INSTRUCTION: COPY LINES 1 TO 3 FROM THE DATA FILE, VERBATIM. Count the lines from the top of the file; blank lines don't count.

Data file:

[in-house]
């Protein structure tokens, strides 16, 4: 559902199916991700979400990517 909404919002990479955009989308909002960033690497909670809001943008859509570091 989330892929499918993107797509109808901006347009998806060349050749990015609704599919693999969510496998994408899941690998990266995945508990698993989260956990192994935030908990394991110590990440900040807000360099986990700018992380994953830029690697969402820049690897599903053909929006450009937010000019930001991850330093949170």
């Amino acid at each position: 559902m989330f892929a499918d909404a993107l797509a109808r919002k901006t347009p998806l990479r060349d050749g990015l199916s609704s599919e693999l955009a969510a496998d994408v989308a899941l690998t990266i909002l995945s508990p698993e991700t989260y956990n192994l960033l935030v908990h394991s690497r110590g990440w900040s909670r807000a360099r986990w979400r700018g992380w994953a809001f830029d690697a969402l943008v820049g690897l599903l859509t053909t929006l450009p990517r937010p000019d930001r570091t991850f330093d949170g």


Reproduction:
[in-house]
């Protein structure tokens, strides 16, 4: 559902199916991700979400990517 909404919002990479955009989308909002960033690497909670809001943008859509570091 989330892929499918993107797509109808901006347009998806060349050749990015609704599919693999969510496998994408899941690998990266995945508990698993989260956990192994935030908990394991110590990440900040807000360099986990700018992380994953830029690697969402820049690897599903053909929006450009937010000019930001991850330093949170």
């Amino acid at each position: 559902m989330f892929a499918d909404a993107l797509a109808r919002k901006t347009p998806l990479r060349d050749g990015l199916s609704s599919e693999l955009a969510a496998d994408v989308a899941l690998t990266i909002l995945s508990p698993e991700t989260y956990n192994l960033l935030v908990h394991s690497r110590g990440w900040s909670r807000a360099r986990w979400r700018g992380w994953a809001f830029d690697a969402l943008v820049g690897l599903l859509t053909t929006l450009p990517r937010p000019d930001r570091t991850f330093d949170g």